Anne Compton

Anne Compton was born in PEI in 1947 and taught for many years at the Saint John campus of the University of New Brunswick. Because so much of her creative work was conceived in and draws upon New Brunswick, she is included in this curriculum, though critics (and perhaps the poet herself) would place her sympathies with the Island. Regardless, those quibbles as to her placement reveal her worth: she is so good that many want to claim her as their own. Compton grew up in a large farming family whose expansive acreage was the first of her intimacies. She learned the deep grammars of woods, waters, and farm so well that her creative work naturally bent to that knowledge. Over four collections of poetry, the first Opening the Island (2002), she has crafted a body of work in which family, memory, and landscape meld to create a genealogy of place, that genealogy resplendent with births, deaths, trees, houses, moods, fields, tides, and weathers. That emphasis puts her in a line with New Brunswick’s Tantramar poets – she draws on John Thompson’s ghazal form to aid her associative constructions – but also as a practitioner of a uniquely Maritime eco-feminism. Widely celebrated for her work, she has won numerous awards, including the Governor General’s Literary Award for Poetry for Processional (2005).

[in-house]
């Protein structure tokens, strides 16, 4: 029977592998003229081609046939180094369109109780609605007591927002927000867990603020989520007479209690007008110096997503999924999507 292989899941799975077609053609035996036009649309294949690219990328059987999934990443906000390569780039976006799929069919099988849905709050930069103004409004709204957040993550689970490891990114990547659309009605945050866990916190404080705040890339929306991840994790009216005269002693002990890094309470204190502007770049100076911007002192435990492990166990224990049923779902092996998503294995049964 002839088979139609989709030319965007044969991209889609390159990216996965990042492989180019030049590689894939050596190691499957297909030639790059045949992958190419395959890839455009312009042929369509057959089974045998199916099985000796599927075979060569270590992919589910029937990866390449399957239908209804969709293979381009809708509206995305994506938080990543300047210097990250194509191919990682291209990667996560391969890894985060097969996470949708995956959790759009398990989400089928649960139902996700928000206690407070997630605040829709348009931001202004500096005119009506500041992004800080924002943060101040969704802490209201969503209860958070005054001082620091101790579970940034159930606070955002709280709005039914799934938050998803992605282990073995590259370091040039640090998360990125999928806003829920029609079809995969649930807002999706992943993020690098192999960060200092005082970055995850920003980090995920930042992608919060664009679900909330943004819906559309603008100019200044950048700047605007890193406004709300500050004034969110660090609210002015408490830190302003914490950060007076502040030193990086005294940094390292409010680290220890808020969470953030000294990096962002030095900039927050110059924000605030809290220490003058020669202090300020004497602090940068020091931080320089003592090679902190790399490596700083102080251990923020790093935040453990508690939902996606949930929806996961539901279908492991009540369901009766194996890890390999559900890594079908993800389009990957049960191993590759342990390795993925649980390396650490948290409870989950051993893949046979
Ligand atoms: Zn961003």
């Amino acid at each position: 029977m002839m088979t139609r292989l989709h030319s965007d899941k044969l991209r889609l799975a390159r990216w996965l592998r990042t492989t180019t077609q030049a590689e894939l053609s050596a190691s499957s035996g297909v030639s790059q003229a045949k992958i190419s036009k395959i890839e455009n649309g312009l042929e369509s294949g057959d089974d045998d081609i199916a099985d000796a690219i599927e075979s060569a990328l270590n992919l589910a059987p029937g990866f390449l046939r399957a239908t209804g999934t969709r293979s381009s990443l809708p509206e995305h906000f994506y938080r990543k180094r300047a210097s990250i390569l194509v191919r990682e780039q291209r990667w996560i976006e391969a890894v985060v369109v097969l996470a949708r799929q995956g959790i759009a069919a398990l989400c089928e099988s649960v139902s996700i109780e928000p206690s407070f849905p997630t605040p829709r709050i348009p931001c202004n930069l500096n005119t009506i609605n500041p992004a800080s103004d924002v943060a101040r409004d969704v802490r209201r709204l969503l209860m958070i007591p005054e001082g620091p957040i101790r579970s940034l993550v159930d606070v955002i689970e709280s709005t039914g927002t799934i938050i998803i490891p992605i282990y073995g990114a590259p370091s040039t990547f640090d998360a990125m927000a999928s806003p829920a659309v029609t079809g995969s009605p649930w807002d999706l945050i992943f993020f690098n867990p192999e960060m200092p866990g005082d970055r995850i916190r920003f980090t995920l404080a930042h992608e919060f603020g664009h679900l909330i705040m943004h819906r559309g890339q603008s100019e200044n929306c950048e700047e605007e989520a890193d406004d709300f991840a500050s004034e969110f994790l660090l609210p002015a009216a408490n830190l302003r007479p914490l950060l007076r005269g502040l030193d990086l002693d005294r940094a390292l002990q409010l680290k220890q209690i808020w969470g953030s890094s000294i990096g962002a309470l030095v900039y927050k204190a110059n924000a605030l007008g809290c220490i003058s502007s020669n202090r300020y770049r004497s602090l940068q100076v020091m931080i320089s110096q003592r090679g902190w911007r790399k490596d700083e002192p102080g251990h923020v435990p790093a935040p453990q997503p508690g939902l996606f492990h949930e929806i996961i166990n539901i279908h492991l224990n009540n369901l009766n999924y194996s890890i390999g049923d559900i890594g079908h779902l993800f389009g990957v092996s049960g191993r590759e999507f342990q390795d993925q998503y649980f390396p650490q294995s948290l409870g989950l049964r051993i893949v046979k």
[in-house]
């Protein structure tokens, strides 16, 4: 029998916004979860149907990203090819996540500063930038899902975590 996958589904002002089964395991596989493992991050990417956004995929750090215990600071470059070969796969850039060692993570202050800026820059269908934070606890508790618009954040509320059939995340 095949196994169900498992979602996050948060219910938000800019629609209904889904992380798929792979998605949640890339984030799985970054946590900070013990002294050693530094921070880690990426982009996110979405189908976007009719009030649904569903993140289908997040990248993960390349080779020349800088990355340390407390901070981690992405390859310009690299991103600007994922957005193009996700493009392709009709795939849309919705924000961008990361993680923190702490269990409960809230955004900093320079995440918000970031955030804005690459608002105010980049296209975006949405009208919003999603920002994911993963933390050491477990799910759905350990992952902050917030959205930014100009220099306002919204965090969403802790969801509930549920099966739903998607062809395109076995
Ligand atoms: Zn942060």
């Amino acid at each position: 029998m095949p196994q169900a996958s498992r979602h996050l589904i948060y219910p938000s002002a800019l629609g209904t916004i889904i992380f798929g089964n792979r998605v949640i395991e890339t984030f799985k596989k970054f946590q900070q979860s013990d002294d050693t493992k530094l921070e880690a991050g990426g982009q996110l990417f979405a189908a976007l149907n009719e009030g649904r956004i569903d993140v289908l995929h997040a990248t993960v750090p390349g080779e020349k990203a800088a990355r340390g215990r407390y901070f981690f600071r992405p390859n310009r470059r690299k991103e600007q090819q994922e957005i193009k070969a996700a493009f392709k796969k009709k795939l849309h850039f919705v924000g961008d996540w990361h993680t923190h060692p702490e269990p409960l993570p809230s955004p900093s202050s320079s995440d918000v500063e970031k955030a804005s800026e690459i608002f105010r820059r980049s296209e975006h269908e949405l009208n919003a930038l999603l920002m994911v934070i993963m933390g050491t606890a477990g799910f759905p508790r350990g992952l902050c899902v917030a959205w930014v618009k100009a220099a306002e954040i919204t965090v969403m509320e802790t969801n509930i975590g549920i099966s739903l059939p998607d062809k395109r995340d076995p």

For the full Author Page on Compton, click here.


The linked Author Page contains the poems "4 April, 1991," "The Dinner Party," "Heating the House," "Property Rights, June," "Jacklight," "The tree in winter," and "What the construction worker said."